Who are the Ad Wizards?

How do you break down cinematic codes? Just do it. | April 22, 2010

A few weeks ago, while discussing Laura Mulvey’s essay, Visual Pleasure and Narrative Cinema, we came across this passage

… the voyeuristic-scopophilic look that is a crucial part of traditional filmic pleasure can itself be broken down. There are three different looks associated with cinema: that of the camera as it records the pro-filmic event, that of the audience as it watches the final product, and thos the characters at east other within the screen illusion.

Part of the essay’s message was that before sexism and racism can be corrected in film, film must be first broken down to its core elements. In these core elements, we can discover where and how these themes are created.  Mulvey’s claims that since the camera remains hidden to the audience, it helps to create a “gaze, a world and an object, thereby producing an illusion cut to the measure of desire.” So to combat this, the audience must be made aware of the camera. One way to do this is telling the story from the first person point-of-view.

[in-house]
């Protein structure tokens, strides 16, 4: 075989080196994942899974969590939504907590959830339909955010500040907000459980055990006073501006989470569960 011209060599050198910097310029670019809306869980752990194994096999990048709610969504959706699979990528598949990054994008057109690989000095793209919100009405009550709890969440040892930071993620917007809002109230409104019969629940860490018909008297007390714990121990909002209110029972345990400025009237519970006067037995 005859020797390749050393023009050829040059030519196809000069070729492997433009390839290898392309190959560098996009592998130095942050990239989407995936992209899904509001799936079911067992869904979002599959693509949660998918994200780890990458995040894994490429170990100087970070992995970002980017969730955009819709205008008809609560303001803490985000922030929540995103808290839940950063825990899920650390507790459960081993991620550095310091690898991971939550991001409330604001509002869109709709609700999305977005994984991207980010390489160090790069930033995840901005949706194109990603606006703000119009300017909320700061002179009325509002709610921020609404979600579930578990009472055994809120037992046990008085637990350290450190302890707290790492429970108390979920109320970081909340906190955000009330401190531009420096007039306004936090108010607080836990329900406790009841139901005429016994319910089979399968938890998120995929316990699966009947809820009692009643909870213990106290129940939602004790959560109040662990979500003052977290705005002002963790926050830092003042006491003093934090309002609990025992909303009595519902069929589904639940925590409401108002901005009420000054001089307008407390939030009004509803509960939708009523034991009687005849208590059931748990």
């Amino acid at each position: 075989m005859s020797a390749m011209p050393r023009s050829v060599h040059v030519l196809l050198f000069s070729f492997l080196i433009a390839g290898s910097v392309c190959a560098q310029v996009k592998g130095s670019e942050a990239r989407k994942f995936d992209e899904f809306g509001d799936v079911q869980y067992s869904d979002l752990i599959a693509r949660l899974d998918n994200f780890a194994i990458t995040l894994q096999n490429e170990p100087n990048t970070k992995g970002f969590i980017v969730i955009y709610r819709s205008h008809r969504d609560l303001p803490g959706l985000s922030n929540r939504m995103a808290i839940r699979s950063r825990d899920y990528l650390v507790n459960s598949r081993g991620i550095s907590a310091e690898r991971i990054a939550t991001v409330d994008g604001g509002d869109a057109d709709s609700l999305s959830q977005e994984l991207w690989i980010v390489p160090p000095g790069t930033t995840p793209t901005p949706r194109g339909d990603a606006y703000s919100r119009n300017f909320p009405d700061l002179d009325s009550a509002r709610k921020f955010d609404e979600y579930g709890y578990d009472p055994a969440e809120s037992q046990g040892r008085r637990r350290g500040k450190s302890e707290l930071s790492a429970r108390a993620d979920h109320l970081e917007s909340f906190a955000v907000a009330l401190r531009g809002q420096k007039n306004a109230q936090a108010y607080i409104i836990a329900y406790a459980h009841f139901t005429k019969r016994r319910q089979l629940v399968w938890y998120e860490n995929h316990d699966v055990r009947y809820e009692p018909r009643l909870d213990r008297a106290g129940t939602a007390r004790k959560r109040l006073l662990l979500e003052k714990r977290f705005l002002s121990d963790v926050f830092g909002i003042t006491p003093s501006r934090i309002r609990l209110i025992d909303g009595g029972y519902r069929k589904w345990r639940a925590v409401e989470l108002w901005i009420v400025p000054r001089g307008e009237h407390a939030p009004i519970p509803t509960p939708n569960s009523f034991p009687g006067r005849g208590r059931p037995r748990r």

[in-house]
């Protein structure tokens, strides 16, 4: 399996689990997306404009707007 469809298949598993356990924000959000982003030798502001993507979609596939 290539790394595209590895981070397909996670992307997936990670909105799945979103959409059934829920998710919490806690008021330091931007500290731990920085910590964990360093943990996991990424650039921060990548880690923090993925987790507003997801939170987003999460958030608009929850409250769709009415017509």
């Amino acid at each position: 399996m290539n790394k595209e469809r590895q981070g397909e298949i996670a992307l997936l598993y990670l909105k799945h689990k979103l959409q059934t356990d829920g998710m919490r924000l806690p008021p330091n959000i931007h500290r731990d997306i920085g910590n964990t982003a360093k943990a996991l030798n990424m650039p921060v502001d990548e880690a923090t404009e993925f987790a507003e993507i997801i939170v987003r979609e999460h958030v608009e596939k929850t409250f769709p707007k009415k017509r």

In Nike’s new soccer spots,  Wieden+Kennedy tells the story of an unnamed young soccer player as he begins his assent into fame and soccer glory…

While this is certainly not a proper example of not objectifying women (see :51 – :57), it is good example of breaking down the cinematic code of keeping the camera hidden from the audience. From the start, the audience isn’t just a bystander to this soccer player’s story. The audience is, in effect, the soccer player.

In comparison, here’s Nike’s Tiger Woods commercial from about 3 years ago (well before the womanizing and multiple affairs were public)

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